When you walk from the record shop, past the bookshelves, over to the stairs to the basement show space, you literally have to walk past [a pair of objects**] that used to belong at the door at Gay Gardens.

** I can’t tell you what these objects are but if you go to Deep Thoughts I am sure they will fill you in about all the connections between Deep Thoughts and house venue like Gay Gardens.**

“There was a lot more chaos to Gay Gardens, which is what was so beautiful about it,” says Peter. “Yeah, but you’ve gotta keep your shit together, keep your store together,” adds Nick.

The folks who run Deep Thoughts are very vocal about the fact that having shows at their space is entirely legal.

“It’s legal because it’s all ages and we don’t charge money or sell alcohol,” says Williams. “You can’t hear it outside because it’s soundproofed. And we have free access to our basement space. If someone tries to tell me that we’re illegal, I can show them the laws and show them we’re not. It’s awesome and exciting.”

Around the entrance to the Deep Thoughts’ stairwell (down to the show space) is a zany multimedia sculpture of newsprint, found objects, newspapers, bottles. “It’s all paper mache and garbage,” Negroponte tells me. “Cassie from Guerilla Toss made that. It’s her baby. She spent weeks on that.”

The basement is dark, lit by blue and green fluorescent lights, plus a string of Xmas lights. The ceiling is unfinished. The walls are covered in murals: a giant skull, a Tinkerbell, some more abstract patches of colors and shapes, plus illustrations by local artists like Ronnie Nordac and Adric. There’s still a pile of paint buckets and brushes against the back wall.

At a certain point, I asked Peter and Nick to summarize the ethos of Deep Thoughts via five of the shop’s items. They give me these examples:

First is “The Web,” the massive criss-crossing web of pieces of yarn hanging from the ceiling, holding all sorts of toys and records and assorted garbage. “I loved the web so much that was going at Gay Garden,” says Negroponte. “It was just this thing that web that holds miscellaneous objects. The Gay Gardens one was more garbage-y, this has more of a childish concept to it. There’s lots of toys … We’re all children and we’re all caught in a web.”

Next, Williams and Negroponte point out “the guitar amp and messed up guitar that are always sitting behind the counter” – another essential assortment of items in the shop. “Either Peter or I can always rip a nasty solo over what’s playing on the stereo,” says Williams. “I like the concept of lots of music playing at once.”

Third on their list, the two mention one record: the first Skimask LP. “Every day someone comes in and asks for it and cant find it because it doesn’t say Skimask on it,” says Williams. “I just want everyone to know that we have the first Skimask LP. The band never broke up at all. It’s all a hoax.”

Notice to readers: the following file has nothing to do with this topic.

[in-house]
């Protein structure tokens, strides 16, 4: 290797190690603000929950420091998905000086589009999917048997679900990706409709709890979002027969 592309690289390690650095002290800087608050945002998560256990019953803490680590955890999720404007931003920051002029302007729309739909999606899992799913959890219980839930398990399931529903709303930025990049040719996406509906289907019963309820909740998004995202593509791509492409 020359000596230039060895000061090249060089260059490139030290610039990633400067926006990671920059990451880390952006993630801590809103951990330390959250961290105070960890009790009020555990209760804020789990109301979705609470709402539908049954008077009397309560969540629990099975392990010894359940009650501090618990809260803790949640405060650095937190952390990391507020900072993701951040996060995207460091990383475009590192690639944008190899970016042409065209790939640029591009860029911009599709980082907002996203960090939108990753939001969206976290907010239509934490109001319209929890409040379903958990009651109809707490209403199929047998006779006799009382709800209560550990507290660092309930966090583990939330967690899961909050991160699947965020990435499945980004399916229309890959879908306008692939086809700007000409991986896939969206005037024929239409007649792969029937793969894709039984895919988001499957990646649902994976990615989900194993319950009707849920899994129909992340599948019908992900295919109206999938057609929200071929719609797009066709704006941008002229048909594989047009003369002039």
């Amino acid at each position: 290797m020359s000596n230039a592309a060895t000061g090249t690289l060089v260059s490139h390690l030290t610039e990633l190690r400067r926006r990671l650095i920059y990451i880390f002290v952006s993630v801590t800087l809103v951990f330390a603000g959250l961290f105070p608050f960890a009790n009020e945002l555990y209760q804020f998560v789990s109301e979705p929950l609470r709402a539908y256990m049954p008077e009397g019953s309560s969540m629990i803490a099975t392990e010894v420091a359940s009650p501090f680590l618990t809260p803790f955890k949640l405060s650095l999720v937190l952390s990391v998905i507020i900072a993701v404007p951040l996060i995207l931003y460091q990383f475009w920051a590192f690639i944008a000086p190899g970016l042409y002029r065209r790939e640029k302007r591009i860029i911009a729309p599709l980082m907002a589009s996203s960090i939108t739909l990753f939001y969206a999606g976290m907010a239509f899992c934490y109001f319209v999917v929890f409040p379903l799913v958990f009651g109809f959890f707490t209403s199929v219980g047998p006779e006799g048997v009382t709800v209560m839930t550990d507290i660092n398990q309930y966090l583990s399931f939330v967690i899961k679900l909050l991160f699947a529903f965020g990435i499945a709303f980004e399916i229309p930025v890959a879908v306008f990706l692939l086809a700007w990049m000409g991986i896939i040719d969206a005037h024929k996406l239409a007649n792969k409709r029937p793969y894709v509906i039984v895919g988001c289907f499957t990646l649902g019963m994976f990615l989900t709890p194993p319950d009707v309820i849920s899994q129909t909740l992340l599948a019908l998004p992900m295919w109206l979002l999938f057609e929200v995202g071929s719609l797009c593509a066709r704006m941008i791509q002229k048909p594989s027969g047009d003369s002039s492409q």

Fourth, Williams points to “the wooden shelf that holds all of our amazing cassette tapes …. you’re not going to find anywhere in Boston,” he adds. “Or most of the world.”

And lastly, they look around the room and point out to me the painting of dogs by Peter’s mom that take up a large amount of the wall space. “They’re just demented. I don’t know if Pete’s mom can even comprehend how much I love the paintings and why,” says Nick. “If it wasn’t for my mom I wouldn’t be here today,” adds Peter. “It’s a good reminder. Happy Mother’s Day Mom.”

Personally, before I leave the store, I observe one object that I think speaks to the message of the shop more so than most else. I find it on a shelf of “cassette tapes with weird shaped packing.” It’s a brick. Attached to the brick is a slip of paper, labeled 76/100, that reads:

“You hold in your hand a concrete brick, inside of which there is music.
The only way to hear the music contained within is t crack it, but to do so
puts the music itself at risk. By your own actions you can either free the
music or render it forever unlistenable. Or, you can leave it in its present
state where it only has the potential to become music. The musicability of the
concrete is entirely in your hands.”

Deep Thoughts JP is open every day from noon until 8pm at 138b South Street in Jamaica Plain. You can sell & trade your records there. Below is a list of all upcoming shows at the shop.

May 10 - Form A Log, Mothcock, Chemtrails, Fire Death, Ilza Babies of Brazzer
May 12 - Masaki Batoh (Japan - of Ghost) Strange Men
May 15 - Frank Hurricane's B-Day Party
May 21 - Haves and Thirds, OutmodeCraow, Taps
May 28 - Wei Zhongle, Shenzhen, Jason Sanford
June 01 - Funeral Cone, Desert Sharks
June 07 - Paper Castles
June 08 - Video Nasties
June 22 - Dark Rodeo, Hyena, Vio/Miré, Laughing Eye Weeping Eye
June 30 - Cult & Leper, Cool Memories, Nymph, Devil Music